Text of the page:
Your dance is the Lancre Morris. The Morris is a fine old dance, one danced throughout all of time and space. Don't be put off by those bells and hankies - this is the noblest dance of all, with its long-established place in the turning of the seasons. Far too noble, in fact, for the sort of posh folk who dance the Minuet; the Morris Dance is the dance of blacksmiths, honest farmers and all other good upstanding salt-of-the-earth people (and of Nobby, but we don't talk about that). Spare a thought also for the Dark Morris (we don't talk about that either). Hokian cat-lovers might wish to investigate the Maurice Dance, and those of Leshpic ancestry will take to the Octo-Cokey like a squid to water: you put your left foot in, you put your left foot out, you put your second left foot in, you put your...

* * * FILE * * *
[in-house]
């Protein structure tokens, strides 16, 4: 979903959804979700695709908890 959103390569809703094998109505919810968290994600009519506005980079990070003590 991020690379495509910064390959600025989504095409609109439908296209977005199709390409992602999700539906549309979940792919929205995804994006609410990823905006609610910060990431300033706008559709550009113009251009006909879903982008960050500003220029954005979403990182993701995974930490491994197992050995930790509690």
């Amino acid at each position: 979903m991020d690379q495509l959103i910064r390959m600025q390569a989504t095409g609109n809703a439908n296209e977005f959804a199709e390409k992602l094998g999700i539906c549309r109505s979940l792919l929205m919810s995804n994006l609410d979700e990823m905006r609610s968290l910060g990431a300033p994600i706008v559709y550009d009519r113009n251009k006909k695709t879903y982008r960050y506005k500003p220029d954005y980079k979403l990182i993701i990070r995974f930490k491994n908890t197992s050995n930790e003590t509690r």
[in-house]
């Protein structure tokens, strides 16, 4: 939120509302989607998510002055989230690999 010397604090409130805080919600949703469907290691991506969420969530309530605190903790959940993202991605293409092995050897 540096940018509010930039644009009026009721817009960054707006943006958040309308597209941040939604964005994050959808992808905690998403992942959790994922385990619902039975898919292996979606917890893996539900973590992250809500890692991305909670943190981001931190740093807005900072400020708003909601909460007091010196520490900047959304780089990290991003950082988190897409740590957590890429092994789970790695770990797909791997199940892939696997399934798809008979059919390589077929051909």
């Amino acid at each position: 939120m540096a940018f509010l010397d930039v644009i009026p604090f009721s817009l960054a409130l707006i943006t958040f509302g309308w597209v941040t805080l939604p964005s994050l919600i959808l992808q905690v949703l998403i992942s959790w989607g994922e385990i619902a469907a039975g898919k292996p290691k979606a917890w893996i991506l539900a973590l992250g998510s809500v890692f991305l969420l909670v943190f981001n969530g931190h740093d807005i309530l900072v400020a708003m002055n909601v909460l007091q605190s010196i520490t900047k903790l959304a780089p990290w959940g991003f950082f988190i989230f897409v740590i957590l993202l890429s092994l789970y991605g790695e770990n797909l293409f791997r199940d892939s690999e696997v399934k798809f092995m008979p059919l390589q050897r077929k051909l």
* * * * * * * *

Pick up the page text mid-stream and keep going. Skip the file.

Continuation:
Beware: elves, stick-and-bucket-wielding dancers, Nobby.

The Rather Large Gazunda 21 Jan - 18 Feb

Your dance is the Paso Doble Entendre. This lively and amorous dance, originally a part of the festivities surrounding the Thing with the Bulls, was introduced around the Disc by Nanny Ogg, who's certainly been "around the Disc" a good few times. Second only to the Tango as an inducement to population growth, the Paso Doble Entendre has been responsible for starting riots from Genua to Copperhead. This dance is also known as the Flamenco, from the Latatian flamencave ("Hey, you! Your pants are on fire!"); in Brindisi, it is danced to the accompaniment of coconuts, with a rose in the teeth. Of the dancers, not the coconuts. Who ever saw a coconut with teeth?

Beware: frilly dress malfunctions, baby showers.

Lesser Umbrage 19 Feb - 20 Mar